On Tuesday morning, Osama bin Laden’s son-in-law, Suleiman Abu Ghaith, was sentenced to life in a U.S. federal prison. The former al Qaeda spokesman was arrested in Jordan by U.S. authorities in 2013 and brought to New York for trial. He was convicted by a civilian jury in March of conspiring to kill U.S. nationals, conspiring to provide material support or resources, knowing or intending that they would be used in preparation for, or in carrying out, a conspiracy to kill U.S. nationals, and providing such material support or resources. Convicted within a year of being charged, it was a swift and efficient case presided over by Judge Lewis Kaplan, a senior federal court judge with years of experience trying complex international terrorism cases.
Contrast that with what’s happening in the military commissions at Guantanamo Bay. There, Khalid Sheikh Mohammed and his four co-defendants accused of masterminding the 9/11 terrorist attacks still aren’t anywhere near trial, though they’ve been in U.S. custody for more than a decade for a crime committed 13 years ago. While Abu Ghaith was convicted just 13 months after his arrest in a U.S. federal court that has clear laws and international credibility, the legal proceedings at Guantanamo are dragging on for years as the lawyers argue over which laws apply and the military judge, who had no experience handling terrorism cases before this one, struggles to issue rulings without clear procedural rules or any legal precedent to guide him.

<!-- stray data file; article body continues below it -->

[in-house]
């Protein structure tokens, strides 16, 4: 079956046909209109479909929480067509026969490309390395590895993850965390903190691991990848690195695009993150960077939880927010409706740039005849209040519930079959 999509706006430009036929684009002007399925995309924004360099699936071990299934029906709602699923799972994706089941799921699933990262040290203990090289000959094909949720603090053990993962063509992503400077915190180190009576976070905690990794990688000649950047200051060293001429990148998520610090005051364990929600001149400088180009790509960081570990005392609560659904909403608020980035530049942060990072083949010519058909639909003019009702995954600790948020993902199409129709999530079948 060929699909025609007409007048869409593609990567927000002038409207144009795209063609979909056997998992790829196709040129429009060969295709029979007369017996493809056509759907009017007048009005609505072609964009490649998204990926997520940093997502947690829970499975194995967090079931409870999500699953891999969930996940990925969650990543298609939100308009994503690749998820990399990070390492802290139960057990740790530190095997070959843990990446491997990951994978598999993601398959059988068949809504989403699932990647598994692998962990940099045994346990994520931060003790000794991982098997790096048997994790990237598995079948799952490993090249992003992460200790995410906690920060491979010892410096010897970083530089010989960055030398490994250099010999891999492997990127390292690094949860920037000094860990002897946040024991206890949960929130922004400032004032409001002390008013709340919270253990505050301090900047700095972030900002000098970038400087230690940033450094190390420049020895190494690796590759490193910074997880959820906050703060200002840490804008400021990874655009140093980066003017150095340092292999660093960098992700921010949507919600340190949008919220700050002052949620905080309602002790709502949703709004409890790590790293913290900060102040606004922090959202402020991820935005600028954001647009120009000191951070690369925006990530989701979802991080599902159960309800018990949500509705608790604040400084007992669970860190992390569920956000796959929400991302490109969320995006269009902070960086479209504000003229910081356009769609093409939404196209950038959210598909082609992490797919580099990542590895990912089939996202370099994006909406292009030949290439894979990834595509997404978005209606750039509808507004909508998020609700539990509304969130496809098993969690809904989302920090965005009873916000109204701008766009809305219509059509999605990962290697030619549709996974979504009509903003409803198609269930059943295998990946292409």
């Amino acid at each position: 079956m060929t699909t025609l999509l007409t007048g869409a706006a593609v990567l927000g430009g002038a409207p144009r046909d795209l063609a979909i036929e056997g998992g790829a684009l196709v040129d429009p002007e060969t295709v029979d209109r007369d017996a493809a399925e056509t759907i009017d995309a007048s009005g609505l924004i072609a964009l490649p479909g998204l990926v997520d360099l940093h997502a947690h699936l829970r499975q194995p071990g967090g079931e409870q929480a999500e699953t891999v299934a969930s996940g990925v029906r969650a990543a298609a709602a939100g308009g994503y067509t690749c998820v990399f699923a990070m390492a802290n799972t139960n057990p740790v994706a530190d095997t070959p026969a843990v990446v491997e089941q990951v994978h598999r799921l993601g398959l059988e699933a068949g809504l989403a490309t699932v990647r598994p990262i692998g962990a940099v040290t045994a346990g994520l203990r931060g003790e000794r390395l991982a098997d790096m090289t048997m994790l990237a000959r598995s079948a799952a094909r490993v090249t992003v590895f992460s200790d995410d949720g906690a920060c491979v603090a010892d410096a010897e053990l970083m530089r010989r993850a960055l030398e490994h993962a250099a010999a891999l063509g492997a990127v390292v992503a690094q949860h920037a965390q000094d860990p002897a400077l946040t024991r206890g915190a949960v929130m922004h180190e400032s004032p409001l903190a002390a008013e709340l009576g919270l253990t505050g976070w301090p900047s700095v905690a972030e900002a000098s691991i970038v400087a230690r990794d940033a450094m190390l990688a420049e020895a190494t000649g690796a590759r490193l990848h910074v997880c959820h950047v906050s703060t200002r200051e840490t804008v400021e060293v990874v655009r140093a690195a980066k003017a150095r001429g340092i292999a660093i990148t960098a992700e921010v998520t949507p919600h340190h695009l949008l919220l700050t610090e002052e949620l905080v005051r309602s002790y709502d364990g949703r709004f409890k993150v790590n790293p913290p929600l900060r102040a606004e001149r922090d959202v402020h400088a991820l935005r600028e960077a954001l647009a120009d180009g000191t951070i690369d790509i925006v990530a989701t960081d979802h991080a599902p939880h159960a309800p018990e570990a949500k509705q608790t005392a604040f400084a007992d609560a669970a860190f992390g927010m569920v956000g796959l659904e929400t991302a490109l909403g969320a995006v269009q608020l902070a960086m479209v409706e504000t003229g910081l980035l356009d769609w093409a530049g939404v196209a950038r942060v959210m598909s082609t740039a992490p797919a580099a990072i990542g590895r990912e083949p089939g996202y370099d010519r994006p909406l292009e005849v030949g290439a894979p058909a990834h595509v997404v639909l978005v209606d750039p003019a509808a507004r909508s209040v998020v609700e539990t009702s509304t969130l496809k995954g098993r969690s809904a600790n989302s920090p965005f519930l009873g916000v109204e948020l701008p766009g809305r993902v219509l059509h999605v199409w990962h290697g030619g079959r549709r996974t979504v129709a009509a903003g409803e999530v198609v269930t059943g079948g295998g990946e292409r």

The military commissions and Guantanamo Bay itself are an international embarrassment that only undermines U.S. credibility and national security. In this age of changing and expanding threats, we shouldn’t be spending millions of taxpayer dollars a year to maintain a powerful recruitment tool for our enemies. The Abu Ghaith sentence is just the latest in a huge and growing pile of evidence that we don’t have to.